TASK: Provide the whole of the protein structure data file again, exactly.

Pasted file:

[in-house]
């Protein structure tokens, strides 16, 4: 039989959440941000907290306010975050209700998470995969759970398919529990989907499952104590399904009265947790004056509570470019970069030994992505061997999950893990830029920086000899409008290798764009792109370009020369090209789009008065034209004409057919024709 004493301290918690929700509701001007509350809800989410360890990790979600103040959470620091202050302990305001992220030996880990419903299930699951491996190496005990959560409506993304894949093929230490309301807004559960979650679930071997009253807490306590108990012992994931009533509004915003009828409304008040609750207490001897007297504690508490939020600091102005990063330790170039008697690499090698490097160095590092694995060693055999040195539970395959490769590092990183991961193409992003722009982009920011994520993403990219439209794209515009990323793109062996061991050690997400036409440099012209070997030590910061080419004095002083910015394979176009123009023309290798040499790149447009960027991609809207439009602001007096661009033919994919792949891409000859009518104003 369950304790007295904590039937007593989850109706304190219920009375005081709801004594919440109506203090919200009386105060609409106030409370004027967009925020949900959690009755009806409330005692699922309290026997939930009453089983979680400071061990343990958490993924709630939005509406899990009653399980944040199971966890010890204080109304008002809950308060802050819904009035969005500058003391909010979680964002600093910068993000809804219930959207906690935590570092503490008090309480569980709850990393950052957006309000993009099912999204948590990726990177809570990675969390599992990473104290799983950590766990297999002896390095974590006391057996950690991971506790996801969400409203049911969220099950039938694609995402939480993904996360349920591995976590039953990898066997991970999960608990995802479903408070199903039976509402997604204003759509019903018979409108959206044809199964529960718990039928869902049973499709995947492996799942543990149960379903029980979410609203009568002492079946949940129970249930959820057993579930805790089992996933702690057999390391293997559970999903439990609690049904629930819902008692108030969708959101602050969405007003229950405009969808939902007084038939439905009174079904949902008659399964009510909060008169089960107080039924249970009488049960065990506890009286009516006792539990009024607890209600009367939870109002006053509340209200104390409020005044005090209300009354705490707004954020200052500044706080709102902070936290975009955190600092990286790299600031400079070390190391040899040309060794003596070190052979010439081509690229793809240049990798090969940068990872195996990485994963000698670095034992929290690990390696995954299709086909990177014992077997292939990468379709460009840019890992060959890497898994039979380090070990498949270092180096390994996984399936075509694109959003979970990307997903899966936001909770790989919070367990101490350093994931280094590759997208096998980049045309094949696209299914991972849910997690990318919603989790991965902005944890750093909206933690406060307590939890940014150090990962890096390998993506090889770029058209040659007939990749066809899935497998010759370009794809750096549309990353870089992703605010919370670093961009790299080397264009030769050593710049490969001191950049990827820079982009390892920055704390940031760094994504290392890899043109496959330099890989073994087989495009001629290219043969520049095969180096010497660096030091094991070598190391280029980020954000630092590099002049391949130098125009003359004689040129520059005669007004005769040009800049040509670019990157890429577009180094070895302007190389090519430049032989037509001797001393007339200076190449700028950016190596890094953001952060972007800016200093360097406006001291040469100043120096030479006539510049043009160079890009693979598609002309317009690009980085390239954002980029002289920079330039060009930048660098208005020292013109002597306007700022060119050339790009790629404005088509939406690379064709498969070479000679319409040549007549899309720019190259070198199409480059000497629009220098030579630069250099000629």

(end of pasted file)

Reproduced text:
[in-house]
């Protein structure tokens, strides 16, 4: 039989959440941000907290306010975050209700998470995969759970398919529990989907499952104590399904009265947790004056509570470019970069030994992505061997999950893990830029920086000899409008290798764009792109370009020369090209789009008065034209004409057919024709 004493301290918690929700509701001007509350809800989410360890990790979600103040959470620091202050302990305001992220030996880990419903299930699951491996190496005990959560409506993304894949093929230490309301807004559960979650679930071997009253807490306590108990012992994931009533509004915003009828409304008040609750207490001897007297504690508490939020600091102005990063330790170039008697690499090698490097160095590092694995060693055999040195539970395959490769590092990183991961193409992003722009982009920011994520993403990219439209794209515009990323793109062996061991050690997400036409440099012209070997030590910061080419004095002083910015394979176009123009023309290798040499790149447009960027991609809207439009602001007096661009033919994919792949891409000859009518104003 369950304790007295904590039937007593989850109706304190219920009375005081709801004594919440109506203090919200009386105060609409106030409370004027967009925020949900959690009755009806409330005692699922309290026997939930009453089983979680400071061990343990958490993924709630939005509406899990009653399980944040199971966890010890204080109304008002809950308060802050819904009035969005500058003391909010979680964002600093910068993000809804219930959207906690935590570092503490008090309480569980709850990393950052957006309000993009099912999204948590990726990177809570990675969390599992990473104290799983950590766990297999002896390095974590006391057996950690991971506790996801969400409203049911969220099950039938694609995402939480993904996360349920591995976590039953990898066997991970999960608990995802479903408070199903039976509402997604204003759509019903018979409108959206044809199964529960718990039928869902049973499709995947492996799942543990149960379903029980979410609203009568002492079946949940129970249930959820057993579930805790089992996933702690057999390391293997559970999903439990609690049904629930819902008692108030969708959101602050969405007003229950405009969808939902007084038939439905009174079904949902008659399964009510909060008169089960107080039924249970009488049960065990506890009286009516006792539990009024607890209600009367939870109002006053509340209200104390409020005044005090209300009354705490707004954020200052500044706080709102902070936290975009955190600092990286790299600031400079070390190391040899040309060794003596070190052979010439081509690229793809240049990798090969940068990872195996990485994963000698670095034992929290690990390696995954299709086909990177014992077997292939990468379709460009840019890992060959890497898994039979380090070990498949270092180096390994996984399936075509694109959003979970990307997903899966936001909770790989919070367990101490350093994931280094590759997208096998980049045309094949696209299914991972849910997690990318919603989790991965902005944890750093909206933690406060307590939890940014150090990962890096390998993506090889770029058209040659007939990749066809899935497998010759370009794809750096549309990353870089992703605010919370670093961009790299080397264009030769050593710049490969001191950049990827820079982009390892920055704390940031760094994504290392890899043109496959330099890989073994087989495009001629290219043969520049095969180096010497660096030091094991070598190391280029980020954000630092590099002049391949130098125009003359004689040129520059005669007004005769040009800049040509670019990157890429577009180094070895302007190389090519430049032989037509001797001393007339200076190449700028950016190596890094953001952060972007800016200093360097406006001291040469100043120096030479006539510049043009160079890009693979598609002309317009690009980085390239954002980029002289920079330039060009930048660098208005020292013109002597306007700022060119050339790009790629404005088509939406690379064709498969070479000679319409040549007549899309720019190259070198199409480059000497629009220098030579630069250099000629």